As one grim atrocity follows another in unexpected locations across Europe – Nice, Munich and this week, a church in a small town in Normandy – everyone seems to have an opinion. Around family dinner tables, in bars and cafes, on social networks, everyone has a view about what is happening and who is to blame. For some, it’s Islam or refugees – for others we should exonerate both at all costs. The problem is that it isn’t opinions we need now, but intelligence and understanding. Doctrinaire thinking – and I have seen how political speech in France has become polarised since January 2015 – only serves to divide public opinion, favour populism and eventually weaken society.
So let’s stick to the basics. Terrorism is political violence. More specifically, it is violence against a civilian population and its infrastructure committed by a non-state actor with a political objective. The question a traumatised public is entitled to ask, after such unpredictable attacks as those we have seen in Germany and France, is why.
Three main explanations, each with its own justifications and limitations then come into play: the political, the religious and the psychosocial. We know that someone’s decision to commit a violent act is often the result of at least two of these factors. Of course, nihilism or mental health problems lie behind many of the terrorist acts committed recently, but psychiatric conditions on their own are not enough to explain them.
Proponents of the political explanation will tell you that it is essential to address global imbalances in the fight against terrorism, which is primarily the result of authoritarian regimes confiscating both freedoms and economic resources. Of course we have to stop the bombers, they argue, but above all we have to stop the machines producing the bombers.
Islamic State thrives in areas populated by Sunni Arabs who are despised or repressed by their own governments in Damascus and Baghdad. Without good governance in the two capitals, there is little hope of successfully destroying it. In the Middle East, as in deprived areas of cities in Europe, a population on the economic or political margins is naturally prone to radicalisation.
Supporters of the theory of religious radicalisation, meanwhile, rely mainly on doctrine promulgated by Abu Musab as-Suri, who in 2004 published a 1,600-page document on the future of jihad. But it is a mistake to think of him as a guru for the jihadis of Isis, who mocked him in their magazine Dabiq for advocating an ecumenical jihad, not reserved for Salafists. The real inspiration for jihadis today is Abu Musab al-Zarqawi, a thug who, having fallen out with Osama bin Laden, ended up creating Islamic State in Iraq. Don’t underestimate either the contribution of al-Qaida in the Arabian Peninsula (AQAP): sermons in English by the American-Yemeni preacher Anwar al-Awlaki, one of its key figures, and its English-language magazine Inspire were instrumental in spreading jihadi ideas in the west.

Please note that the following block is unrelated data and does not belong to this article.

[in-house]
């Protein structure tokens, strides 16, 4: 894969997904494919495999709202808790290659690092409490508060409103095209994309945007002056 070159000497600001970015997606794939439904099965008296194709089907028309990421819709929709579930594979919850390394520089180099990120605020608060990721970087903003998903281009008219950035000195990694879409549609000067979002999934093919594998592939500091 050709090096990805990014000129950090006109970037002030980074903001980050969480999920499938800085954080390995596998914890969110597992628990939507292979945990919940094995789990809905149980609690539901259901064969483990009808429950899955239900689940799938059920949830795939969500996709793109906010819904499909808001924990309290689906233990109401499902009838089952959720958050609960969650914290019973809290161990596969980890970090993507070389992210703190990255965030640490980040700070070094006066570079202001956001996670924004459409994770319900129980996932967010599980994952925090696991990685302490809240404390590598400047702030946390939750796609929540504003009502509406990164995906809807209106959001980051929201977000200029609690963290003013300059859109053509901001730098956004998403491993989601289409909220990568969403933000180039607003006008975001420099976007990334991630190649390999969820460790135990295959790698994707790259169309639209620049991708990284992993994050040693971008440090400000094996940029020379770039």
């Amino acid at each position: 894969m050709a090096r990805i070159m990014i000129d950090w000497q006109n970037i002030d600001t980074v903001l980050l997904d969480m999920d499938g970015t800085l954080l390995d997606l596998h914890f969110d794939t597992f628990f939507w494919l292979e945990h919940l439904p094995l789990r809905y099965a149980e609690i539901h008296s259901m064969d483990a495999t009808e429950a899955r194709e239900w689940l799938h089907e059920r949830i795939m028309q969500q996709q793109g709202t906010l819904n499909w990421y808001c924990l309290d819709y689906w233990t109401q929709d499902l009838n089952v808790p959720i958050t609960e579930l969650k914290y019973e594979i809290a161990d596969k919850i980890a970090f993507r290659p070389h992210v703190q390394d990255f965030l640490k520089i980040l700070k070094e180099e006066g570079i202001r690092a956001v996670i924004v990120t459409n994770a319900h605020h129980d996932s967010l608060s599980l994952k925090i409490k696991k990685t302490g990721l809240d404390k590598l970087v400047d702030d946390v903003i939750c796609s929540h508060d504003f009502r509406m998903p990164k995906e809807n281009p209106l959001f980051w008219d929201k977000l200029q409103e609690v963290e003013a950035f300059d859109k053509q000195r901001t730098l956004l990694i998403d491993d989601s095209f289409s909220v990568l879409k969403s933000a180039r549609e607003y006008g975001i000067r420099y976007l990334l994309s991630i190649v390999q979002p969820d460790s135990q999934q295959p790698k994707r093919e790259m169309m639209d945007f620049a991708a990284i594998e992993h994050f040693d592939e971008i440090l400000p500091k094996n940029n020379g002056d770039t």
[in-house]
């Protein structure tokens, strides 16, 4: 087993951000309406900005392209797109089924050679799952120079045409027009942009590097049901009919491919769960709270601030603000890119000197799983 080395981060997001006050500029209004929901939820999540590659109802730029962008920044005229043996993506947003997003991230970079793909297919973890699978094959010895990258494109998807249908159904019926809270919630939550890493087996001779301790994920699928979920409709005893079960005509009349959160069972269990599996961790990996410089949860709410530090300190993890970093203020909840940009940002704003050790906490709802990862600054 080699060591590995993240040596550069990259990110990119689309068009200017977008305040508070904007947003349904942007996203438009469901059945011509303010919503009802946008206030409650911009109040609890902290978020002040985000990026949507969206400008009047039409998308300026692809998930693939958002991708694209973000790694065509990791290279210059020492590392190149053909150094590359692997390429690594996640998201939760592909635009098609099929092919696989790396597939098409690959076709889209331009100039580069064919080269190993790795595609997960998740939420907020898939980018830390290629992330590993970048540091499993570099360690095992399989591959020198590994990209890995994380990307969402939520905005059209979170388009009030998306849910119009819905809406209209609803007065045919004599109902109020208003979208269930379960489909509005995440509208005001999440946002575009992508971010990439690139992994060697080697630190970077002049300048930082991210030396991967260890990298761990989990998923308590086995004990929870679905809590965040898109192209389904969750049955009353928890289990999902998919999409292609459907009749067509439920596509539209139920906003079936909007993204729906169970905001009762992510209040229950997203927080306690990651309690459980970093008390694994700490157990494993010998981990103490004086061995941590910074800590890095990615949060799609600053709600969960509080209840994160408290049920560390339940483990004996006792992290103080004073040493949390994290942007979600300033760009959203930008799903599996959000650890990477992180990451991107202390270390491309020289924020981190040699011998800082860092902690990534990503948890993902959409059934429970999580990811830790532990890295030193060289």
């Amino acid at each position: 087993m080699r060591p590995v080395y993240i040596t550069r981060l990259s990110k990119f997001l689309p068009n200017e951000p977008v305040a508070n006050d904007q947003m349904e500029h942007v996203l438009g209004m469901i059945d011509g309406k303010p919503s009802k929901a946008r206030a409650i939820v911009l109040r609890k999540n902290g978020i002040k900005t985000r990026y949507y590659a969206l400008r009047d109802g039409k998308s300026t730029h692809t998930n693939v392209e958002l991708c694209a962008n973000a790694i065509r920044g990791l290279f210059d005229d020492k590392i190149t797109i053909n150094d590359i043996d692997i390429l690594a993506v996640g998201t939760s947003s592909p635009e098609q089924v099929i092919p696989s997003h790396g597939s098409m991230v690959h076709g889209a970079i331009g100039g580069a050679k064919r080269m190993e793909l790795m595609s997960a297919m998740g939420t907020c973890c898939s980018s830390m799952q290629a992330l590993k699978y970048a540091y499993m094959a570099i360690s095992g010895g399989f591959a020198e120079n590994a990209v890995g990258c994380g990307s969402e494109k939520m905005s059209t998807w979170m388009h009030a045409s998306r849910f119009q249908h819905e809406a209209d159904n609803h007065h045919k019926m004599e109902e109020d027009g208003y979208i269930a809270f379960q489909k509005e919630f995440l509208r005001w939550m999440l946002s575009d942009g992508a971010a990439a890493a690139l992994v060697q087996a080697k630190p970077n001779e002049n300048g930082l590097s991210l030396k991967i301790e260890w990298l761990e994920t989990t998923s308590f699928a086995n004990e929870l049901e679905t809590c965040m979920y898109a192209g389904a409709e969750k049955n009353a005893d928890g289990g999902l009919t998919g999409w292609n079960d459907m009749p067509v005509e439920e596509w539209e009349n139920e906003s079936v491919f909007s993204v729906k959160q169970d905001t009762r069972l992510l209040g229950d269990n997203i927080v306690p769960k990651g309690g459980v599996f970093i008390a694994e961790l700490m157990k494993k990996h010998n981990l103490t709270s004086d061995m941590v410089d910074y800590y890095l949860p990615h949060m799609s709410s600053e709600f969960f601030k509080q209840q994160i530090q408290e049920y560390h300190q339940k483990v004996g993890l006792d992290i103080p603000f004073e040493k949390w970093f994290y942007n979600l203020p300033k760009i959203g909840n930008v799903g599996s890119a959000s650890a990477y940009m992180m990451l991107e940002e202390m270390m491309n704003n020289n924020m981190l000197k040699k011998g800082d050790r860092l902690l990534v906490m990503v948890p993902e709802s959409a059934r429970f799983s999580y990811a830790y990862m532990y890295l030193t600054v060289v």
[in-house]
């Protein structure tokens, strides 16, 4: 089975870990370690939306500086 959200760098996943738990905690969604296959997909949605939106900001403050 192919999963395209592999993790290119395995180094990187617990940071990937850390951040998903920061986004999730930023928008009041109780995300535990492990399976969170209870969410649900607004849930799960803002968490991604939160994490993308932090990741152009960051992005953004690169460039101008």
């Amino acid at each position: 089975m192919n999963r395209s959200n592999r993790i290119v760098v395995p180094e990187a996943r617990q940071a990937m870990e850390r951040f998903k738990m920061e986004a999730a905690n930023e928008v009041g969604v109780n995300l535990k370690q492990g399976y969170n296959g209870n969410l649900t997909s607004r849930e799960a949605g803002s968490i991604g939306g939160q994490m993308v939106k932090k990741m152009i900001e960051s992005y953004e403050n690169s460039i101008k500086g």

The trouble with this theory is that so many terrorists seem to be very bad Muslims. As many as one in six of the Europeans who have travelled to join Isis in the Middle East are converts to Islam. Even among those of Muslim origin, almost all renounce the Islam of their parents: they become the “born agains” of Islam.
For Isis itself, religion is not the priority. “Come and do your hijra, your migration to the land of Islam, and you will learn Islam later,” we read in internet exchanges. It is not an urban legend that some of the jihadis from Europe arrested as they were about to enter Syria had the book Islam for Dummies in their luggage.
Today, the priority for Isis is not so much to convince supporters to join them in Syria as to push them to commit attacks wherever they are located. Among these terrorists, too, are some whose knowledge and practice of Islam are rudimentary. What matters for Isis, though, is that as many people as possible carry out attacks. Many jihadis are converts to violence more than converts to Islam. And despite popular belief, very few young people brought up in orthodox Islamdescend into violence.
The arguments for seeing murderous acts as evidence of mental illness are often queried by psychologists themselves, who are uncomfortable with psychological interpretations of social phenomena or delinquency. As for the military, they know very well that while dismissing one’s attacker as mentally ill can prove popular with public opinion, it has never weakened the enemy.
Manifestly, of course, many of the terrorists who have struck in Europe in recent months have had, at least, a fragile psychological background. But it is important to keep in mind a basic principle: it’s possible to be both a real terrorist and mentally ill.
As with any kind of sectarian indoctrination, religion can become a kind of healing or means of achieving redemption after a dissolute past, which corresponds perfectly with the apocalyptic vision of Isis. Many conversions to jihadism are preceded by a trail of violence and humiliation. Etymology gives us a good key to understanding radicalism. The word radical comes from the Latin word for root. Someone who is radicalised is someone who feels uprooted. Is an extremist, whether a jihadi or an ultra-nationalist, not someone who has an identity problem?
An act of violence is never simple and terrorism cannot be understood in a binary way. Understanding someone who attacks you is already a step towards controlling them. Knowing that beyond the casualties they can inflict, the terrorists’ ultimate aim is to scare us, allows us to be better prepared for the next time.
Nicolas Hénin is the author of Jihad Academy: The Rise of Islamic State. He spent 10 months as an Isis hostage.